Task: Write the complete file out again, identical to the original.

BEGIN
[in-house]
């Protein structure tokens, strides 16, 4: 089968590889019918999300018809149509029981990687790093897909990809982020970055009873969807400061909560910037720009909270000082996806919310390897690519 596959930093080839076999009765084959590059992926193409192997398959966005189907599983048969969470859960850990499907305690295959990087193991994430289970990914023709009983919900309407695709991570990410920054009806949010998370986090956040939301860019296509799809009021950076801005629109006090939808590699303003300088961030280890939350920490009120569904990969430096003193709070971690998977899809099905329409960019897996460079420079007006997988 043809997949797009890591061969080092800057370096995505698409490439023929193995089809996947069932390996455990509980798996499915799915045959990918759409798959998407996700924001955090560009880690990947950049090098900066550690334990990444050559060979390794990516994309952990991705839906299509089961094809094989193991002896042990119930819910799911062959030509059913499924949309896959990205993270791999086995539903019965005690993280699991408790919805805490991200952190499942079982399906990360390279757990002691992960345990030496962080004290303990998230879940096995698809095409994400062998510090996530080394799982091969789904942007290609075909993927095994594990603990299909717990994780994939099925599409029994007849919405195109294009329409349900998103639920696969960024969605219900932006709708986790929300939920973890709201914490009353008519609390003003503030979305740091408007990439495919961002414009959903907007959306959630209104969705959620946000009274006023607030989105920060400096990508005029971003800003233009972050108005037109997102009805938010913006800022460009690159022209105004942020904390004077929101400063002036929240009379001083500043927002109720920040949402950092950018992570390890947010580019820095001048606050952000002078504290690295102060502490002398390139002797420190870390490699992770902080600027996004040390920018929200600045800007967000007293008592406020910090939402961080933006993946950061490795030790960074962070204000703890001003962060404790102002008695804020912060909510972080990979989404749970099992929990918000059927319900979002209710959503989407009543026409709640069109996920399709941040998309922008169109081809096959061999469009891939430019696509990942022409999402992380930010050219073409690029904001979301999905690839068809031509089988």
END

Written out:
[in-house]
């Protein structure tokens, strides 16, 4: 089968590889019918999300018809149509029981990687790093897909990809982020970055009873969807400061909560910037720009909270000082996806919310390897690519 596959930093080839076999009765084959590059992926193409192997398959966005189907599983048969969470859960850990499907305690295959990087193991994430289970990914023709009983919900309407695709991570990410920054009806949010998370986090956040939301860019296509799809009021950076801005629109006090939808590699303003300088961030280890939350920490009120569904990969430096003193709070971690998977899809099905329409960019897996460079420079007006997988 043809997949797009890591061969080092800057370096995505698409490439023929193995089809996947069932390996455990509980798996499915799915045959990918759409798959998407996700924001955090560009880690990947950049090098900066550690334990990444050559060979390794990516994309952990991705839906299509089961094809094989193991002896042990119930819910799911062959030509059913499924949309896959990205993270791999086995539903019965005690993280699991408790919805805490991200952190499942079982399906990360390279757990002691992960345990030496962080004290303990998230879940096995698809095409994400062998510090996530080394799982091969789904942007290609075909993927095994594990603990299909717990994780994939099925599409029994007849919405195109294009329409349900998103639920696969960024969605219900932006709708986790929300939920973890709201914490009353008519609390003003503030979305740091408007990439495919961002414009959903907007959306959630209104969705959620946000009274006023607030989105920060400096990508005029971003800003233009972050108005037109997102009805938010913006800022460009690159022209105004942020904390004077929101400063002036929240009379001083500043927002109720920040949402950092950018992570390890947010580019820095001048606050952000002078504290690295102060502490002398390139002797420190870390490699992770902080600027996004040390920018929200600045800007967000007293008592406020910090939402961080933006993946950061490795030790960074962070204000703890001003962060404790102002008695804020912060909510972080990979989404749970099992929990918000059927319900979002209710959503989407009543026409709640069109996920399709941040998309922008169109081809096959061999469009891939430019696509990942022409999402992380930010050219073409690029904001979301999905690839068809031509089988």